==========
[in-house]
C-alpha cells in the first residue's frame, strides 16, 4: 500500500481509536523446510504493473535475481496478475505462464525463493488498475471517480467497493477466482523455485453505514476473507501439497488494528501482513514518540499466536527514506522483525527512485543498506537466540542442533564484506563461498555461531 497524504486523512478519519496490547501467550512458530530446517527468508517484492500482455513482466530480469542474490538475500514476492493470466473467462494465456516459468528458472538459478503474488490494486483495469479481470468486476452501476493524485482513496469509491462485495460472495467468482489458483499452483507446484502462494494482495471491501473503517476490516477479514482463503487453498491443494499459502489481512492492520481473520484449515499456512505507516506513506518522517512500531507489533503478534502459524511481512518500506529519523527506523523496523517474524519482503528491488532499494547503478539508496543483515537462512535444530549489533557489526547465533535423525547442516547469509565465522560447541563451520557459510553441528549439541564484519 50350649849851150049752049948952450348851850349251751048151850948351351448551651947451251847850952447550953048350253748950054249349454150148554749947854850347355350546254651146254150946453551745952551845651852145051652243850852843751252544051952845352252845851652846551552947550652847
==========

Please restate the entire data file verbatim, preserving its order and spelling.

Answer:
[in-house]
C-alpha cells in the first residue's frame, strides 16, 4: 500500500481509536523446510504493473535475481496478475505462464525463493488498475471517480467497493477466482523455485453505514476473507501439497488494528501482513514518540499466536527514506522483525527512485543498506537466540542442533564484506563461498555461531 497524504486523512478519519496490547501467550512458530530446517527468508517484492500482455513482466530480469542474490538475500514476492493470466473467462494465456516459468528458472538459478503474488490494486483495469479481470468486476452501476493524485482513496469509491462485495460472495467468482489458483499452483507446484502462494494482495471491501473503517476490516477479514482463503487453498491443494499459502489481512492492520481473520484449515499456512505507516506513506518522517512500531507489533503478534502459524511481512518500506529519523527506523523496523517474524519482503528491488532499494547503478539508496543483515537462512535444530549489533557489526547465533535423525547442516547469509565465522560447541563451520557459510553441528549439541564484519 50350649849851150049752049948952450348851850349251751048151850948351351448551651947451251847850952447550953048350253748950054249349454150148554749947854850347355350546254651146254150946453551745952551845651852145051652243850852843751252544051952845352252845851652846551552947550652847